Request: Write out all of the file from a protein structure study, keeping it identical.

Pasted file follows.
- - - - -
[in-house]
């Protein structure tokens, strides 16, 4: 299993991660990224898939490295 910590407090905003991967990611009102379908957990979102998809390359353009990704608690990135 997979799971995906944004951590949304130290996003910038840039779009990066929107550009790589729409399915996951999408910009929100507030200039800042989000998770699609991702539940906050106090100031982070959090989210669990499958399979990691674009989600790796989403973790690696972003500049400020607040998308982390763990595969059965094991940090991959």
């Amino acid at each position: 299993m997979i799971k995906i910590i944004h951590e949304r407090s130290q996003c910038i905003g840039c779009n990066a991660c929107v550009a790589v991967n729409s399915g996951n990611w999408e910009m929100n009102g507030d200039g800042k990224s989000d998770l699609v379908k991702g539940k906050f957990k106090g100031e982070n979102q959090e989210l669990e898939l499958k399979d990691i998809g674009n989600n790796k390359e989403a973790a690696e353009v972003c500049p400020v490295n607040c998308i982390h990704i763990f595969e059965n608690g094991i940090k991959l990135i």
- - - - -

[in-house]
């Protein structure tokens, strides 16, 4: 299993991660990224898939490295 910590407090905003991967990611009102379908957990979102998809390359353009990704608690990135 997979799971995906944004951590949304130290996003910038840039779009990066929107550009790589729409399915996951999408910009929100507030200039800042989000998770699609991702539940906050106090100031982070959090989210669990499958399979990691674009989600790796989403973790690696972003500049400020607040998308982390763990595969059965094991940090991959």
């Amino acid at each position: 299993m997979i799971k995906i910590i944004h951590e949304r407090s130290q996003c910038i905003g840039c779009n990066a991660c929107v550009a790589v991967n729409s399915g996951n990611w999408e910009m929100n009102g507030d200039g800042k990224s989000d998770l699609v379908k991702g539940k906050f957990k106090g100031e982070n979102q959090e989210l669990e898939l499958k399979d990691i998809g674009n989600n790796k390359e989403a973790a690696e353009v972003c500049p400020v490295n607040c998308i982390h990704i763990f595969e059965n608690g094991i940090k991959l990135i």